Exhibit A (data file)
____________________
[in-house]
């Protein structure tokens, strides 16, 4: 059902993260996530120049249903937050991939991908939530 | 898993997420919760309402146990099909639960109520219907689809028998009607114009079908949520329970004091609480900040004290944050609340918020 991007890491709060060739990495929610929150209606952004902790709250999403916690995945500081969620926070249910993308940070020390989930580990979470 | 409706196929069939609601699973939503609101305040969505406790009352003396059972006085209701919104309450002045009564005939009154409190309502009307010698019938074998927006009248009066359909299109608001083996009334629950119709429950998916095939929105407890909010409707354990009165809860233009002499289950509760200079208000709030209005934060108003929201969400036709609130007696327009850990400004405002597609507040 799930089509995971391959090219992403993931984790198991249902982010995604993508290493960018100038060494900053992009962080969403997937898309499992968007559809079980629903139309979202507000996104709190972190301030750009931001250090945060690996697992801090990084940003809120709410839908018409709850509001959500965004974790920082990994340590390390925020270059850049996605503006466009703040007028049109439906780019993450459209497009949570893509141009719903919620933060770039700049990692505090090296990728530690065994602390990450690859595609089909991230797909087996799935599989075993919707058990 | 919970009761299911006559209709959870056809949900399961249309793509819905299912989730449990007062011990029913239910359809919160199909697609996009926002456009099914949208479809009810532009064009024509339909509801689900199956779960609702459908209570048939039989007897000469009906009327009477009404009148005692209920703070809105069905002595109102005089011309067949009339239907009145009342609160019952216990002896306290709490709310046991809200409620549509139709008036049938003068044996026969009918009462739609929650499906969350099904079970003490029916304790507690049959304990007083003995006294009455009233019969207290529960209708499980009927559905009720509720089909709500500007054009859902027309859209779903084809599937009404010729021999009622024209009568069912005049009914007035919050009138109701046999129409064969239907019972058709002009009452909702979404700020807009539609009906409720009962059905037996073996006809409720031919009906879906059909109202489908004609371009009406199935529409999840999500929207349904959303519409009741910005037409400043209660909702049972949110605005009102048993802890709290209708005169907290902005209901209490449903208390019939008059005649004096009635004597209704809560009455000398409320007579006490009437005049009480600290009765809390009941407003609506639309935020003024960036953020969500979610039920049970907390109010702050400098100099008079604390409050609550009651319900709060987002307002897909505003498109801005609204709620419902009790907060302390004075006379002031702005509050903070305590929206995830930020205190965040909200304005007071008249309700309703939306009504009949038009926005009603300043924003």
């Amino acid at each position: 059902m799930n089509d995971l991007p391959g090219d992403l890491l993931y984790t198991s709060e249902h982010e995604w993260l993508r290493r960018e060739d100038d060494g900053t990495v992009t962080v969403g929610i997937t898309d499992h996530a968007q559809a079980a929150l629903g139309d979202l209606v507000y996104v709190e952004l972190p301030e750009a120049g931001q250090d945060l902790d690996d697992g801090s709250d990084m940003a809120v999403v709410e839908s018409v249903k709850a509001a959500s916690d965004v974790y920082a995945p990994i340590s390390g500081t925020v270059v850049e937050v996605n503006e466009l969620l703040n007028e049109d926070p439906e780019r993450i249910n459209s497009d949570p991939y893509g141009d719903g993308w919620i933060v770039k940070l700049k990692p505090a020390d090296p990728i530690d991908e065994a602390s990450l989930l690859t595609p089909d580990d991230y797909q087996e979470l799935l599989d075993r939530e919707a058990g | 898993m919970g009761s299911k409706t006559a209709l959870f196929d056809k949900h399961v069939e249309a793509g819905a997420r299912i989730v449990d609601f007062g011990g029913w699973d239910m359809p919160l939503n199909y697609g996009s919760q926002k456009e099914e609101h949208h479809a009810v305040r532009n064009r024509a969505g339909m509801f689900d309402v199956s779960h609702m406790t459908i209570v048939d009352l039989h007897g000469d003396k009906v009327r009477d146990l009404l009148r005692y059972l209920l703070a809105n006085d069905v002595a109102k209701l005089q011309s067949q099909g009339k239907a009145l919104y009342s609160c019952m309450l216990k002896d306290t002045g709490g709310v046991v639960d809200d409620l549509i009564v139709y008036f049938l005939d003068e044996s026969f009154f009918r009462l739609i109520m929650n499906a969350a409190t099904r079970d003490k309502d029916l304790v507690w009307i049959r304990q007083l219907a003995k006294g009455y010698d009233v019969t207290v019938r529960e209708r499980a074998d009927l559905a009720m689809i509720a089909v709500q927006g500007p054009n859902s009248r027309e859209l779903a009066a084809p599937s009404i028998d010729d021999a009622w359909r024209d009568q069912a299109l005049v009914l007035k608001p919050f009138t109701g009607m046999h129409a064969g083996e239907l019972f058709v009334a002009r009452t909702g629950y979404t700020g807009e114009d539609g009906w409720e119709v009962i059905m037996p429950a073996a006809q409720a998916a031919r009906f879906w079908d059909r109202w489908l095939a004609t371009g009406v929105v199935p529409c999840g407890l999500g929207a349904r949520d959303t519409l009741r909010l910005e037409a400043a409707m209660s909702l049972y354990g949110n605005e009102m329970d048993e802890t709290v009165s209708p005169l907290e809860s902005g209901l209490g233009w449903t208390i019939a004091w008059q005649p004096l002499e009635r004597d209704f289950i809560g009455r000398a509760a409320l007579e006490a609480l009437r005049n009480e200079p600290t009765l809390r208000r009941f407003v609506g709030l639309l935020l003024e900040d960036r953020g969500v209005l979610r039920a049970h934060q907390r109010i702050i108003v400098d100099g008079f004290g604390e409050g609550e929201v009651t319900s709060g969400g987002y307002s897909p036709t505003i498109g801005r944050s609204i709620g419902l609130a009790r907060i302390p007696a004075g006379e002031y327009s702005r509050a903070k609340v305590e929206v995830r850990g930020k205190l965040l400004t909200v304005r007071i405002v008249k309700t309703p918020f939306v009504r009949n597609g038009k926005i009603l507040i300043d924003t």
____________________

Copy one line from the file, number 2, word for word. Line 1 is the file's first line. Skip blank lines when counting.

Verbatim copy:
């Protein structure tokens, strides 16, 4: 059902993260996530120049249903937050991939991908939530 | 898993997420919760309402146990099909639960109520219907689809028998009607114009079908949520329970004091609480900040004290944050609340918020 991007890491709060060739990495929610929150209606952004902790709250999403916690995945500081969620926070249910993308940070020390989930580990979470 | 409706196929069939609601699973939503609101305040969505406790009352003396059972006085209701919104309450002045009564005939009154409190309502009307010698019938074998927006009248009066359909299109608001083996009334629950119709429950998916095939929105407890909010409707354990009165809860233009002499289950509760200079208000709030209005934060108003929201969400036709609130007696327009850990400004405002597609507040 799930089509995971391959090219992403993931984790198991249902982010995604993508290493960018100038060494900053992009962080969403997937898309499992968007559809079980629903139309979202507000996104709190972190301030750009931001250090945060690996697992801090990084940003809120709410839908018409709850509001959500965004974790920082990994340590390390925020270059850049996605503006466009703040007028049109439906780019993450459209497009949570893509141009719903919620933060770039700049990692505090090296990728530690065994602390990450690859595609089909991230797909087996799935599989075993919707058990 | 919970009761299911006559209709959870056809949900399961249309793509819905299912989730449990007062011990029913239910359809919160199909697609996009926002456009099914949208479809009810532009064009024509339909509801689900199956779960609702459908209570048939039989007897000469009906009327009477009404009148005692209920703070809105069905002595109102005089011309067949009339239907009145009342609160019952216990002896306290709490709310046991809200409620549509139709008036049938003068044996026969009918009462739609929650499906969350099904079970003490029916304790507690049959304990007083003995006294009455009233019969207290529960209708499980009927559905009720509720089909709500500007054009859902027309859209779903084809599937009404010729021999009622024209009568069912005049009914007035919050009138109701046999129409064969239907019972058709002009009452909702979404700020807009539609009906409720009962059905037996073996006809409720031919009906879906059909109202489908004609371009009406199935529409999840999500929207349904959303519409009741910005037409400043209660909702049972949110605005009102048993802890709290209708005169907290902005209901209490449903208390019939008059005649004096009635004597209704809560009455000398409320007579006490009437005049009480600290009765809390009941407003609506639309935020003024960036953020969500979610039920049970907390109010702050400098100099008079604390409050609550009651319900709060987002307002897909505003498109801005609204709620419902009790907060302390004075006379002031702005509050903070305590929206995830930020205190965040909200304005007071008249309700309703939306009504009949038009926005009603300043924003």